A High Court judge has expressed 'astonishment' at a costs estimate of £74,000 for a one-day hearing dealing with an application in an inheritance dispute.
In Weisz v Weisz & Ors, Mr Justice Francis was hearing an application for interim provision pursuant to section 5 of the Inheritance (Provision for Family and Dependents) Act 1975. The judgment was handed down in October but published this week.
The hearing was listed for two hours but ended up lasting a day. Francis J said: 'I should say, so that counsel are aware, that in most of these cases where the time estimate is obviously hopeless, it is very likely that they will be sent out without having been heard, however urgent the case may be, unless of course it is urgent in the sense of relating to the welfare of, or danger to, a child. However, we have been lucky today in that one of the cases that was listed was not effective.'
Francis J expressed concern, 'if not astonishment', at the level of costs for the application.
'The claimant's costs - and this is just for today and not the claim overall – are just over £18,000. The costs of the third and fourth defendants, who are two of the children of the deceased, are £37,880. Remarkably, I am told that the executors of the estate do not even know what their costs of today are, and I should say that if any of the lawyers in this court appear in front of me again not knowing what their costs are for the application in front of me, I will have a lot more to say about it than I have done today,' he said.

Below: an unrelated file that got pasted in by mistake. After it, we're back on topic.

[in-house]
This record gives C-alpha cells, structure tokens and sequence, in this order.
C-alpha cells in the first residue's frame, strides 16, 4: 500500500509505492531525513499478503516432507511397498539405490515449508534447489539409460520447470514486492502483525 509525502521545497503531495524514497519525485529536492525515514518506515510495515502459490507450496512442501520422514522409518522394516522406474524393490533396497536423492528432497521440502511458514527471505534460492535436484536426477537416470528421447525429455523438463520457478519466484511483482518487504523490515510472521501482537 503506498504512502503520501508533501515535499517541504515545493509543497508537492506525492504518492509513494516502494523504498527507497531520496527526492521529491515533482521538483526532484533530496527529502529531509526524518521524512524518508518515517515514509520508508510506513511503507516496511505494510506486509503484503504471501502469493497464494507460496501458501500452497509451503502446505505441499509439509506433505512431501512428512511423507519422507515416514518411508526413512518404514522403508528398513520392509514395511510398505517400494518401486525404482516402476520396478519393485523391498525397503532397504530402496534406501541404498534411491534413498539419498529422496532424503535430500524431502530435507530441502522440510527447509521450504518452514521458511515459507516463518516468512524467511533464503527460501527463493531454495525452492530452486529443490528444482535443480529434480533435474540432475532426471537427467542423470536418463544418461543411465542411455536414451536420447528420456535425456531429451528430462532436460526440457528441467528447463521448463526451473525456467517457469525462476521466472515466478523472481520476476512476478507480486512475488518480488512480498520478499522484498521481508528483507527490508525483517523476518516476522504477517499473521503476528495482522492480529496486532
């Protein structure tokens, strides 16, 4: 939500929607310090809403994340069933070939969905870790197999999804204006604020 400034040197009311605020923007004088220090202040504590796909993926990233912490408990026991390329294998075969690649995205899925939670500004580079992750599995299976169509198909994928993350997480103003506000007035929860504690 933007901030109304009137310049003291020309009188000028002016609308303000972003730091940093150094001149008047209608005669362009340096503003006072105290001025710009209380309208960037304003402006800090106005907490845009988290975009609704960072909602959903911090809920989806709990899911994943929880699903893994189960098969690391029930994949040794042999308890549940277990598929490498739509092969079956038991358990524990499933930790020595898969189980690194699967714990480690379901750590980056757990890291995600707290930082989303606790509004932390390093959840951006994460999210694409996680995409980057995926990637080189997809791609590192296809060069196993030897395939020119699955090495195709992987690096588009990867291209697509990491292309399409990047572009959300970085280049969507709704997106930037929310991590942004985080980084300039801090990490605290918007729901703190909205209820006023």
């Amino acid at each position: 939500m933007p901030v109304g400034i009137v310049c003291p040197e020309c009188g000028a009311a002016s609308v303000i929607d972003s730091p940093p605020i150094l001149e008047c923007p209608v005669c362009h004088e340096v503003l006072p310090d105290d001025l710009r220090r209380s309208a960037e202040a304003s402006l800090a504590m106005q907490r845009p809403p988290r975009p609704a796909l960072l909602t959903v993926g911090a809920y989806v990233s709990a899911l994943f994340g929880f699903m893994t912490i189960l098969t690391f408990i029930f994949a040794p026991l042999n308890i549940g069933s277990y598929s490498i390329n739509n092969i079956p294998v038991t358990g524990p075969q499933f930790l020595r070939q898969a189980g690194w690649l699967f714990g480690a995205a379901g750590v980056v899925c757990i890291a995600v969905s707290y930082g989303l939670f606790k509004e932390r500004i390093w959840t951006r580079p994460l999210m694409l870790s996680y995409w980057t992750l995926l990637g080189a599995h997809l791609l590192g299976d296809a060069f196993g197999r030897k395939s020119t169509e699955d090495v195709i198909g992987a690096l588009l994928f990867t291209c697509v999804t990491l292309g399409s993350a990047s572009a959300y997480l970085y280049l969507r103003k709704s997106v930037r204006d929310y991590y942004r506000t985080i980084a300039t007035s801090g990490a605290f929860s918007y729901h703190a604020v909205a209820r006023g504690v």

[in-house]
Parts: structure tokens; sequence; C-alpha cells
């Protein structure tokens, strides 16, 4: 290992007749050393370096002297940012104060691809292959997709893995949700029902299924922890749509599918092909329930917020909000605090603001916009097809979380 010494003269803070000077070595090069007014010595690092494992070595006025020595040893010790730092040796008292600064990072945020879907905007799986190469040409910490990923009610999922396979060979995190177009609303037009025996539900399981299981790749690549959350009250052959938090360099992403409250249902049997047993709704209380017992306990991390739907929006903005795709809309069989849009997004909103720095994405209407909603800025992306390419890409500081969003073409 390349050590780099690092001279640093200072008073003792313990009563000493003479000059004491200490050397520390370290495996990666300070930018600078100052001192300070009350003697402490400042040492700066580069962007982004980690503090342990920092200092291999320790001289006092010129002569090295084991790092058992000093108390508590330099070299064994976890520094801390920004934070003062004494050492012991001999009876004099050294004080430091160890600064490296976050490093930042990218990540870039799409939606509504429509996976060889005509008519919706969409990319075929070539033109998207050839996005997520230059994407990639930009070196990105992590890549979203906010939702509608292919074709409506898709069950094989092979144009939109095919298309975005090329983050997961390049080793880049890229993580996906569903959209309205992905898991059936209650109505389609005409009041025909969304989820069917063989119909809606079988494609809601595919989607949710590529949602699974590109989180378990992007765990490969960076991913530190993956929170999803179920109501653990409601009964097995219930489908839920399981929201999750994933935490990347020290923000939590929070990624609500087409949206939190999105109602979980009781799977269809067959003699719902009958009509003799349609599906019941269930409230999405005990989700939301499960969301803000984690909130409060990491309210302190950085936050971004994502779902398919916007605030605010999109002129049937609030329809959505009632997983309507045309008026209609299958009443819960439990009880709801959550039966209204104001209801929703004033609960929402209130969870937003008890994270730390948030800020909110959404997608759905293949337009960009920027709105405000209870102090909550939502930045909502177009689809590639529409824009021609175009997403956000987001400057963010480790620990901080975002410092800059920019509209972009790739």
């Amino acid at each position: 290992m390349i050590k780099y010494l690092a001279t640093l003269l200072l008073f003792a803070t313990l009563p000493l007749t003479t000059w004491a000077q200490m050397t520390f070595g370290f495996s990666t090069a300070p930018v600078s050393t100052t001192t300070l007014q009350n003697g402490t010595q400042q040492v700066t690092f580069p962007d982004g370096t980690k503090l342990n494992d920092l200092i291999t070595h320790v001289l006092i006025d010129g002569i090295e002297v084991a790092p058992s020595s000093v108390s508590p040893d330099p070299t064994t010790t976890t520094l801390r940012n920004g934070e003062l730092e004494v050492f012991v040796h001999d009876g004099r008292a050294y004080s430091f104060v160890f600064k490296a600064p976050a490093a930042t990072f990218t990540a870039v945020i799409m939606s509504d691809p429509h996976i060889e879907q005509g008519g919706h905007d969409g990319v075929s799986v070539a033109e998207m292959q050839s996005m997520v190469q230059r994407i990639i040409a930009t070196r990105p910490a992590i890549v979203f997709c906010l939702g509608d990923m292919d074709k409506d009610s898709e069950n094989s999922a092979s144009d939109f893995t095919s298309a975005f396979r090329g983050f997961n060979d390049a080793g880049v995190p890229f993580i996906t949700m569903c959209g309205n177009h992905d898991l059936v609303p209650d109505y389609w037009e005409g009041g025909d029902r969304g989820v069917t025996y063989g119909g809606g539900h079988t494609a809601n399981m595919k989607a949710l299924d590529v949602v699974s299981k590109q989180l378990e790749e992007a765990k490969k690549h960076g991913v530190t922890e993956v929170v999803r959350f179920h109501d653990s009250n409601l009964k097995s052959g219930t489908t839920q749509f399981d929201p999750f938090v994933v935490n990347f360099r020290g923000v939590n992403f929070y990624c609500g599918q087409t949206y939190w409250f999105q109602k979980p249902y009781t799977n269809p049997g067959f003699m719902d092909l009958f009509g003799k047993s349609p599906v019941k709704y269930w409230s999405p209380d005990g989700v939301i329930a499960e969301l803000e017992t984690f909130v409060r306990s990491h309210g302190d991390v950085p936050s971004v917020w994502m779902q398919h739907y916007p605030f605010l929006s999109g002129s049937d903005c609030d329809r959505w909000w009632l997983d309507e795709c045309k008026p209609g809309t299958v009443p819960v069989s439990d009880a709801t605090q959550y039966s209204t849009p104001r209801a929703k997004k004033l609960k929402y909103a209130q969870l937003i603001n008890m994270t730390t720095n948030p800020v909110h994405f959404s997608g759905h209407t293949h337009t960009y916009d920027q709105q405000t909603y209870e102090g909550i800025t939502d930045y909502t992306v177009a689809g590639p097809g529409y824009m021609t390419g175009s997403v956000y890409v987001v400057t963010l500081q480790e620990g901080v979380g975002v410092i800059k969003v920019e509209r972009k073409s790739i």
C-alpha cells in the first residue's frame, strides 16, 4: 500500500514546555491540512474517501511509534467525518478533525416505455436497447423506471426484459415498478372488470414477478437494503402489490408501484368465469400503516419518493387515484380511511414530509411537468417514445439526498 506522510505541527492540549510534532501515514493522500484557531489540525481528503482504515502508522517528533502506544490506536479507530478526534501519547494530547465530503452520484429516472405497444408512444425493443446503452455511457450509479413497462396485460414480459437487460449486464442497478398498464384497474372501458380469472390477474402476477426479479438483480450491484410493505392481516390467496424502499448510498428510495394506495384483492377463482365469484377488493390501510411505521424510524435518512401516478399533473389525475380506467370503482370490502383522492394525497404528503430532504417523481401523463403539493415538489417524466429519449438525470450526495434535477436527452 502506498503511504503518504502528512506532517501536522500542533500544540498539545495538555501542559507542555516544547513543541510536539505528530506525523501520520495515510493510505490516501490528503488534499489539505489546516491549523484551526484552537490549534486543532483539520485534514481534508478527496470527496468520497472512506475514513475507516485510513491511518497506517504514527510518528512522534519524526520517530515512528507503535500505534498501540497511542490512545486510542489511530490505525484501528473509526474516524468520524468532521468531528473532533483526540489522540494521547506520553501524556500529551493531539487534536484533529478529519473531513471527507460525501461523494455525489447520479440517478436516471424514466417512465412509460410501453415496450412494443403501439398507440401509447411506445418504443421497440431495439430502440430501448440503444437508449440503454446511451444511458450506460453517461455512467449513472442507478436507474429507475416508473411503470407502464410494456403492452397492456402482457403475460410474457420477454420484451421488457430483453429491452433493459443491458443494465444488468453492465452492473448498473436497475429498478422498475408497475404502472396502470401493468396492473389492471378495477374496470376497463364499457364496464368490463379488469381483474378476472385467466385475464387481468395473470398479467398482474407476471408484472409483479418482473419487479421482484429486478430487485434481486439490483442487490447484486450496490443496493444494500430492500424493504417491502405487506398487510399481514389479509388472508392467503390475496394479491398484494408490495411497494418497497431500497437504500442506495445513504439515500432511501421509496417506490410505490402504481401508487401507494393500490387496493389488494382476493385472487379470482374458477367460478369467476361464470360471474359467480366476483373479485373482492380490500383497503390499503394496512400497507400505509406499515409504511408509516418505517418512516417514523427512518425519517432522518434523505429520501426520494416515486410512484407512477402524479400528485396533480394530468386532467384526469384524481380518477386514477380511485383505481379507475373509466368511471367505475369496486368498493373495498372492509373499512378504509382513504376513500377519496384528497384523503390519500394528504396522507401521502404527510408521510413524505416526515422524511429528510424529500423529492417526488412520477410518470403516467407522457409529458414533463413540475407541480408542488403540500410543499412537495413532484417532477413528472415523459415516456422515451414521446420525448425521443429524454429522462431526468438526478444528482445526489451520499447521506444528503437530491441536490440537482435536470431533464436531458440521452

‘But, if I take the executors' costs as being the same as the claimant's (and I note that the claimant has instructed - I hope I can say this without any disrespect - much less expensive solicitors than the third and fourth defendants), then that means that the overall costs of today are in the order of £74,000.’
Set in the context of the total amount being claimed by the claimant – a £75,000 lump sum and £8,511 a month, ‘it cannot be proportionate for so much money to be spent on this issue and it is very sad indeed that the parties have been unable to settle today's application’, Francis J said.
The judge stressed that he was not criticizing anyone in particular, but hoped the parties reflected on the fact that ‘if this were a commercial deal rather than a family row, they would not have spent this amount of money on this litigation because it would not be commercially sensible to do so, and the only way they are going to settle this litigation - whether it be next week or some time next year - rather than fight the case, the only way they are going to do so is by standing back and taking a commercial view, on advice’.
Francis J also highlighted the benefits of private family dispute resolution or mediation.